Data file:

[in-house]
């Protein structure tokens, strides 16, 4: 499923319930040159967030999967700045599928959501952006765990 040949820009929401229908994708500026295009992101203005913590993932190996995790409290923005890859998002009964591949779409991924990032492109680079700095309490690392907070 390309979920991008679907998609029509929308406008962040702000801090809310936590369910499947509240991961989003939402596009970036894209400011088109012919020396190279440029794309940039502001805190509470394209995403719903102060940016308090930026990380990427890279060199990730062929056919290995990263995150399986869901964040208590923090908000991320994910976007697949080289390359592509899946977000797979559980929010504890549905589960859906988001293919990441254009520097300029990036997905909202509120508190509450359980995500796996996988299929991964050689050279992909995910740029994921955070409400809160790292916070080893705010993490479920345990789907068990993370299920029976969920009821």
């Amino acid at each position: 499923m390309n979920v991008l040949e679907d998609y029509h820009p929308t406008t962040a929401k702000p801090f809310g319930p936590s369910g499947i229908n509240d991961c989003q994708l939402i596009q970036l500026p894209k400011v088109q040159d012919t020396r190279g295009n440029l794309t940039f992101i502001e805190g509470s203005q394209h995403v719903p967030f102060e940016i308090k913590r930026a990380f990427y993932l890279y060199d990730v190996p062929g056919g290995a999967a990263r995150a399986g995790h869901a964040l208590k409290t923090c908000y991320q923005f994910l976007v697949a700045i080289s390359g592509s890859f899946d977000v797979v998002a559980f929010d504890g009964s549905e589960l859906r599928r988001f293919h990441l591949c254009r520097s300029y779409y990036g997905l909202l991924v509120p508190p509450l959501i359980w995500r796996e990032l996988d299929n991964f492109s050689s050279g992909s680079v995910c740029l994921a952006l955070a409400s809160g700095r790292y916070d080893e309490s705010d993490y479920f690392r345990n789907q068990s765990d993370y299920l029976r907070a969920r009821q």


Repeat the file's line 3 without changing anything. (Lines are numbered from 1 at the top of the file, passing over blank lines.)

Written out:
């Amino acid at each position: 499923m390309n979920v991008l040949e679907d998609y029509h820009p929308t406008t962040a929401k702000p801090f809310g319930p936590s369910g499947i229908n509240d991961c989003q994708l939402i596009q970036l500026p894209k400011v088109q040159d012919t020396r190279g295009n440029l794309t940039f992101i502001e805190g509470s203005q394209h995403v719903p967030f102060e940016i308090k913590r930026a990380f990427y993932l890279y060199d990730v190996p062929g056919g290995a999967a990263r995150a399986g995790h869901a964040l208590k409290t923090c908000y991320q923005f994910l976007v697949a700045i080289s390359g592509s890859f899946d977000v797979v998002a559980f929010d504890g009964s549905e589960l859906r599928r988001f293919h990441l591949c254009r520097s300029y779409y990036g997905l909202l991924v509120p508190p509450l959501i359980w995500r796996e990032l996988d299929n991964f492109s050689s050279g992909s680079v995910c740029l994921a952006l955070a409400s809160g700095r790292y916070d080893e309490s705010d993490y479920f690392r345990n789907q068990s765990d993370y299920l029976r907070a969920r009821q």